Employer's Rights Regarding Notice Periods

Peninsula Team

July 22 2011

There are two issues that need to be taken into account when determining how much notice an employee has to work, these being statute and the contract. These will set out the minimum amount of notice the party ending the contract is obliged to give. Either party can give longer notice if they wish but a shorter period of notice requires the agreement of the person receiving it.

Failure to give the correct notice is a form of breach of contract. Some contracts allow a company to give pay in lieu of notice as an alternative under the contract. Where this is not covered under the contract then the company is technically not giving pay in lieu of notice but is paying compensation for the breach of contract.

An employee under notice is obliged to work their notice period unless there is an agreement between the parties that it can be shortened.  However, depending upon the circumstances, they may not be entitled to be paid for any notice period not worked. The individual remains an employee of the company and under their control until the notice period has expired.

Where employees are held to their notice period but are not required to attend the workplace this is classed as garden leave. This is different from pay in lieu of notice because the contract remains in force. Garden leave means that an employee must be available during their normal working hours if instructed by their employer. They cannot, therefore, start work for someone else. They also cannot go on leave without requesting it in accordance with the company’s annual leave rules.

An employee wanting to leave without working their full notice will need to discuss this matter with their employer. The company is under no obligation to let an employee leave early and they will consider the needs of the company in respect of ongoing work and the need to recruit a replacement when determining if they will agree to any such request. If the company agrees to waive its entitlement to some of the notice period then the employee must understand that they are not entitled to any payment for the period that they don’t work.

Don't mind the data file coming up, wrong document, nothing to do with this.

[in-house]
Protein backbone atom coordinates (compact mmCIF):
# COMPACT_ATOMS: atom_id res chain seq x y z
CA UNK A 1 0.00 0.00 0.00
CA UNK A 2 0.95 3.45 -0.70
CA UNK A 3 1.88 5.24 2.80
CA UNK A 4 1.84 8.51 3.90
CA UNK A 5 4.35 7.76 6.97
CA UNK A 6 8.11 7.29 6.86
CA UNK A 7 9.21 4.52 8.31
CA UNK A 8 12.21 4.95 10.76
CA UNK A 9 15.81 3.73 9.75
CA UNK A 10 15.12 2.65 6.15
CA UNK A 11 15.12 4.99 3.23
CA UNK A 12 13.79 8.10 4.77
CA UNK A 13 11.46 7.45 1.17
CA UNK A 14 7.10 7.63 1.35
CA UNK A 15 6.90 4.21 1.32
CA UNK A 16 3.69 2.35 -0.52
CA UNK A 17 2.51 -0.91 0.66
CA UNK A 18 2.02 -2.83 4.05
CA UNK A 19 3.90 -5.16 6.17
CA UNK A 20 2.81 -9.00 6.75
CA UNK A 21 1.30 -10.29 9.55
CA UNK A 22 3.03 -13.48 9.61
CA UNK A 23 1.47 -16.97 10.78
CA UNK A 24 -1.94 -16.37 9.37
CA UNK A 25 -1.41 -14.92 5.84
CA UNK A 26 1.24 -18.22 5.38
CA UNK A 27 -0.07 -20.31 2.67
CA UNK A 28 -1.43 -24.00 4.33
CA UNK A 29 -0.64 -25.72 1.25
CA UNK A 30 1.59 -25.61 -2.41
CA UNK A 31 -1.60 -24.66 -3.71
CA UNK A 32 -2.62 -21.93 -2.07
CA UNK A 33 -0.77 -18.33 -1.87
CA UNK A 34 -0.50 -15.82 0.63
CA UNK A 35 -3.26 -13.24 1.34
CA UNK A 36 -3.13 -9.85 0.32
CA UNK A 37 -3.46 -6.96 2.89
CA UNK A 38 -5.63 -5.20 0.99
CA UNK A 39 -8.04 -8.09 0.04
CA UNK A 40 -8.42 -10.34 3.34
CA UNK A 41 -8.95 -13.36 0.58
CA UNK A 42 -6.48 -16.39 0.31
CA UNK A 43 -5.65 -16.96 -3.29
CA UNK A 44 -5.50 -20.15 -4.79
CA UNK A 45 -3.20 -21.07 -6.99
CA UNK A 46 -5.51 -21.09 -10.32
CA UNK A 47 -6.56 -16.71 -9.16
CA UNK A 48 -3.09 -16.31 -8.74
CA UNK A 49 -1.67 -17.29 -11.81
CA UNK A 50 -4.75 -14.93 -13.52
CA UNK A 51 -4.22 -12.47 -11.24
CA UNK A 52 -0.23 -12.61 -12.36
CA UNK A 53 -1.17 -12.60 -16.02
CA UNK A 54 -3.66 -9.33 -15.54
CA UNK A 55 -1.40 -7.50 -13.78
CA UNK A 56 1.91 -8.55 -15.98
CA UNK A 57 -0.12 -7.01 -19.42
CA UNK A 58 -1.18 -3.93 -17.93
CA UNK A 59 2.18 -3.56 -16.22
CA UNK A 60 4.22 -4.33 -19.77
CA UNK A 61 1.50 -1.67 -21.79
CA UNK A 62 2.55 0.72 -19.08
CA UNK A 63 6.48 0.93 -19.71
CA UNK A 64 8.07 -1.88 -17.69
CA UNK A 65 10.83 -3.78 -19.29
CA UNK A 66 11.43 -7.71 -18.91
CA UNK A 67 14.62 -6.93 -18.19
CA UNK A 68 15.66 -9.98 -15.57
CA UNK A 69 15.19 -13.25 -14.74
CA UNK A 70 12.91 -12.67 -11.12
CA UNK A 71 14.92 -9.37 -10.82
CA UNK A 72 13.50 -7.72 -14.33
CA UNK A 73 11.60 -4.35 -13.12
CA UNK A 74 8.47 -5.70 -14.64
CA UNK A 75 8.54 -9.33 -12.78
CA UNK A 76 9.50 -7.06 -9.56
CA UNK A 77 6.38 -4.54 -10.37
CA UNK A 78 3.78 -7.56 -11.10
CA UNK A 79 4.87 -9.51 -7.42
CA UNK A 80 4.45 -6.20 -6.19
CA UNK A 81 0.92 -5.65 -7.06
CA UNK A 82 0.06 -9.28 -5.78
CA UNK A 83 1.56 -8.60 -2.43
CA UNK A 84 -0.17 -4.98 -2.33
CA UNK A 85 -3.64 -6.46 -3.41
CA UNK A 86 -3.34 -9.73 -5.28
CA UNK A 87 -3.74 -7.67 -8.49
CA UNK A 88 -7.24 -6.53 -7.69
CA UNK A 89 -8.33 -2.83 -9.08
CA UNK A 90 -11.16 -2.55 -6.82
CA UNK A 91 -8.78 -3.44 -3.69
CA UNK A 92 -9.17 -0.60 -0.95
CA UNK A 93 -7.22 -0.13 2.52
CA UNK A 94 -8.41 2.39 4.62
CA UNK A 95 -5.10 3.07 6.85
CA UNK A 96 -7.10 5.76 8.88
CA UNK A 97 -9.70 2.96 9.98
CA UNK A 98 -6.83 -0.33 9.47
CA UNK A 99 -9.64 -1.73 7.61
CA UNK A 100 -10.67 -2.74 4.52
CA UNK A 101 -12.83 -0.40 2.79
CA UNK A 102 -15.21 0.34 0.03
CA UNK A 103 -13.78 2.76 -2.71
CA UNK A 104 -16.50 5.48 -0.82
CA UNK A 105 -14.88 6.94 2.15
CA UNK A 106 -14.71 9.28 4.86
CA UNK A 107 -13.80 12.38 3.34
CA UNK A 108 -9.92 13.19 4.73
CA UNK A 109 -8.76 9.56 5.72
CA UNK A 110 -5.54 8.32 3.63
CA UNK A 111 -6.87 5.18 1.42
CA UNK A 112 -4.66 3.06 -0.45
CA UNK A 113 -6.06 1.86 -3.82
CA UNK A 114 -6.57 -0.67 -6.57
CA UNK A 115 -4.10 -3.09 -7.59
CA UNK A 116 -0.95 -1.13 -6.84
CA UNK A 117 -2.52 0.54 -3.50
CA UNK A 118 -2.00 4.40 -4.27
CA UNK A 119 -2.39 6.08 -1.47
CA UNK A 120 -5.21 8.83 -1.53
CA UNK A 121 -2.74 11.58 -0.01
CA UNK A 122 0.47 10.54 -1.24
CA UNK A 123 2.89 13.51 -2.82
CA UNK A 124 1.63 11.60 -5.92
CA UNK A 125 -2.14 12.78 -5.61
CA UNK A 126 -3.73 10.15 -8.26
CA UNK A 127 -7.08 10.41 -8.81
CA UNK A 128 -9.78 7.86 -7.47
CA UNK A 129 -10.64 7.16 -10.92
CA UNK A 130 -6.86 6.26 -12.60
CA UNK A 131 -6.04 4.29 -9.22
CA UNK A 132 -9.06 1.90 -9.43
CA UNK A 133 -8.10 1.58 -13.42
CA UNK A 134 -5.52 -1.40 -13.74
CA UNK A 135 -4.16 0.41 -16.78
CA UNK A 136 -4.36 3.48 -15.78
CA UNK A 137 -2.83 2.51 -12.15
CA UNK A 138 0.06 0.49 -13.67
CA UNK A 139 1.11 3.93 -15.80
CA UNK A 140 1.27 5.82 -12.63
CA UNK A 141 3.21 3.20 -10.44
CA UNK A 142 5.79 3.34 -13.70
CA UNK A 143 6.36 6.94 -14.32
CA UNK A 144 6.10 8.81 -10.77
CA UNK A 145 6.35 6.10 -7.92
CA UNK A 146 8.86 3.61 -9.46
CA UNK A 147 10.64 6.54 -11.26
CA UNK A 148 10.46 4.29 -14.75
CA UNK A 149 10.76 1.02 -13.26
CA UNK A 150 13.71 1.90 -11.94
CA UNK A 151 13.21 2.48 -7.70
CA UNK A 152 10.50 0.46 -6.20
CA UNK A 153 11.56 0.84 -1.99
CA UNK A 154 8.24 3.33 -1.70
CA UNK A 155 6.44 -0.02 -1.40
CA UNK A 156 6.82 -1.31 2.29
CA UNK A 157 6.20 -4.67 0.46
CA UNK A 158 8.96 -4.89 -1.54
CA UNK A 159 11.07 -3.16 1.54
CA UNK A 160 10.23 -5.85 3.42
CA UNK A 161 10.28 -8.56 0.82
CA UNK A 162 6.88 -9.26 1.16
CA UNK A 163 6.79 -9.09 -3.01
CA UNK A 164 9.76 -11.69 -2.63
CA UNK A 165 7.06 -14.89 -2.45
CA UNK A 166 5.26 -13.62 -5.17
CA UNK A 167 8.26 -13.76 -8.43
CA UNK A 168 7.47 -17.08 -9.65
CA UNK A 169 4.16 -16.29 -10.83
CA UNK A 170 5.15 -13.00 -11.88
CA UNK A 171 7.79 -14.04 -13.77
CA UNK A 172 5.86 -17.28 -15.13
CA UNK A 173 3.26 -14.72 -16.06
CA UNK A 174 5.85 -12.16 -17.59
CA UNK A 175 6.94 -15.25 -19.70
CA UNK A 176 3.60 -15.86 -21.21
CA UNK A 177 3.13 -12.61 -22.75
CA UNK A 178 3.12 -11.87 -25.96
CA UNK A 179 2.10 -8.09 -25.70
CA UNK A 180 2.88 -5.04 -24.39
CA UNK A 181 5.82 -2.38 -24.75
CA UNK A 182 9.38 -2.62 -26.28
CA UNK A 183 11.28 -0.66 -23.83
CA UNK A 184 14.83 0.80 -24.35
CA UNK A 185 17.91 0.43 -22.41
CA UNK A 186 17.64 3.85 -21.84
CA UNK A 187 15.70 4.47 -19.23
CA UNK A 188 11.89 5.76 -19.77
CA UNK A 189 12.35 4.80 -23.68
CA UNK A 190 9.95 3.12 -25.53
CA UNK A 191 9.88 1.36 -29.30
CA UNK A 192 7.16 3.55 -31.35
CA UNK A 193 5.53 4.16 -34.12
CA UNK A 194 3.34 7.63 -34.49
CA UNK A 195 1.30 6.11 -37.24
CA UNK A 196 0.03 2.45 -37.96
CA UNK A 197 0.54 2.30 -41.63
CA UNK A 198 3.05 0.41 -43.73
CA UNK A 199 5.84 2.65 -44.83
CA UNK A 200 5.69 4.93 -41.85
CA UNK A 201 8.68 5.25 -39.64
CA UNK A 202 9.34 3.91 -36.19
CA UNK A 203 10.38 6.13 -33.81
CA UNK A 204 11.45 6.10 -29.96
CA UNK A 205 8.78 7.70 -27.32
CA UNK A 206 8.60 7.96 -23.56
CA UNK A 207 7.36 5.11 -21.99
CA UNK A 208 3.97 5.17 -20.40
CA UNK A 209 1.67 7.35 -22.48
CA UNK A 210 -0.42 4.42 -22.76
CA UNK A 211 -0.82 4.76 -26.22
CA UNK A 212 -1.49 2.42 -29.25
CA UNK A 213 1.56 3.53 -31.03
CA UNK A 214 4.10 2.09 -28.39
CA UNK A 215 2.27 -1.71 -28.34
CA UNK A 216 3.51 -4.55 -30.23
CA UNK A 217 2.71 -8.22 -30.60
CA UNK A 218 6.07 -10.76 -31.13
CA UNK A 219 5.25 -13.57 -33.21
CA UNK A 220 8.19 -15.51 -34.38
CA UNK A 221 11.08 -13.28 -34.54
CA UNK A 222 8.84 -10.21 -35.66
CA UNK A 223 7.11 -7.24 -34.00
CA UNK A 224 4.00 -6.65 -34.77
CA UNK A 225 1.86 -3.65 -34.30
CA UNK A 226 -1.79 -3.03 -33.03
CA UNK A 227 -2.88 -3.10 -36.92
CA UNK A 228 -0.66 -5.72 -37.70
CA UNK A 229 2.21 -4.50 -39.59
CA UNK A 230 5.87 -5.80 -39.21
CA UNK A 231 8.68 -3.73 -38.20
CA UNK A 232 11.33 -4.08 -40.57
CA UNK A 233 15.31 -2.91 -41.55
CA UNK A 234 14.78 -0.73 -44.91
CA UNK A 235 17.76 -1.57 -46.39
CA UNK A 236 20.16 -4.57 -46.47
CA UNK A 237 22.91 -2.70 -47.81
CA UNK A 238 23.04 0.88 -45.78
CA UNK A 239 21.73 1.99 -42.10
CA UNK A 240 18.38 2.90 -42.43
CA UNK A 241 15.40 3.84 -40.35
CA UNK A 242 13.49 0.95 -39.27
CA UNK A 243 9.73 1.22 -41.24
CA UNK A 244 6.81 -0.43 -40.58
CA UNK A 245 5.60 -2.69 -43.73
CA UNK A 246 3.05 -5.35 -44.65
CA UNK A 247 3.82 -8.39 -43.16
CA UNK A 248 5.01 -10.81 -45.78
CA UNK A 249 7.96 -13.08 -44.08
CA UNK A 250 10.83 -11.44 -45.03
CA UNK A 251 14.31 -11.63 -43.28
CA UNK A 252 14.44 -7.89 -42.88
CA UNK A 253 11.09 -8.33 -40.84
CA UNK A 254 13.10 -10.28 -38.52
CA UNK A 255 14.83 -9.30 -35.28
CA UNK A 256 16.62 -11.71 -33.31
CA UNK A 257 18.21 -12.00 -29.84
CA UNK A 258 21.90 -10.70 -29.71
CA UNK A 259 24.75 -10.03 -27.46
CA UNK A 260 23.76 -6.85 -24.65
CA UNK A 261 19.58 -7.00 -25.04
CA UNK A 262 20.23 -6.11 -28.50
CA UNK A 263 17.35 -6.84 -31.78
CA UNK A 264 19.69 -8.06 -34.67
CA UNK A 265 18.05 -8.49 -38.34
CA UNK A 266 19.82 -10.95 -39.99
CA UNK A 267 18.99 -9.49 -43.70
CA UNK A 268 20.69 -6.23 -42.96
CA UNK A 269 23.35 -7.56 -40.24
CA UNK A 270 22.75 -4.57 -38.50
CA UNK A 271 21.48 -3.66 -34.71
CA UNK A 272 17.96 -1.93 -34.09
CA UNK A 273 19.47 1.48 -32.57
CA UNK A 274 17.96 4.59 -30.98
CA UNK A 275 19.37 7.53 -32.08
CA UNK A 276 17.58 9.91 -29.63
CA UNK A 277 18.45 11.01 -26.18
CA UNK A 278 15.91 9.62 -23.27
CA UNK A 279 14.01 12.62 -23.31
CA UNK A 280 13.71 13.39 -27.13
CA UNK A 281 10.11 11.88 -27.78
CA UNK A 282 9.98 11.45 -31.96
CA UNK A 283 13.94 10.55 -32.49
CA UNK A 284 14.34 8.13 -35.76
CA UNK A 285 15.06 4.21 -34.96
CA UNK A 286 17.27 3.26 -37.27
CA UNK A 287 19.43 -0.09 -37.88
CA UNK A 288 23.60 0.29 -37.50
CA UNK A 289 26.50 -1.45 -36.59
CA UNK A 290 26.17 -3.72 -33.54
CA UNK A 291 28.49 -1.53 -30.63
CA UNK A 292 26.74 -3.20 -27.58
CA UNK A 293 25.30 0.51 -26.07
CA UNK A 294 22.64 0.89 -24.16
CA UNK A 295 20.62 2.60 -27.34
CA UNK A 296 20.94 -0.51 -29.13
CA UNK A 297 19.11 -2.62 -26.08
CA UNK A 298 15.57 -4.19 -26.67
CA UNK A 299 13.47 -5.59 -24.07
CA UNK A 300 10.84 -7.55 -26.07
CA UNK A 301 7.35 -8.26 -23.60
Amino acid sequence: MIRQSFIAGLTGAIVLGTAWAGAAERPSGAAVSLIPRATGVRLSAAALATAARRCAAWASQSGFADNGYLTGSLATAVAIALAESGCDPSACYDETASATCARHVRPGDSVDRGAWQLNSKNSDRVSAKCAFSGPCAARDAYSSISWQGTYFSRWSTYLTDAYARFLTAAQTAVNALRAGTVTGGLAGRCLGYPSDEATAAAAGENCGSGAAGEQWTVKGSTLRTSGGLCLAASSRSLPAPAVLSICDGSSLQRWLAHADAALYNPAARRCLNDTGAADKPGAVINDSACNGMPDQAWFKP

An employee with annual leave booked during their notice period is still able to take it. Some companies will insist on employees taking any untaken accrued leave during their notice period and there will often be an express term within the contract setting out that obligation.

An employee should never assume that they will not have to work their notice so they shouldn’t commit to anything that will occur within that notice period without getting agreement first. If an employee fails to work their notice they could be sued for any costs that their employer incurs as a result of their breach of contract and this is often set out within the contract. Anyone carrying out recruitment should be aware of a candidate’s current notice period and should not assume that this could be shortened.
For more information on Notice Periods please contact the Peninsula Advice Service on 0844 892 2772.

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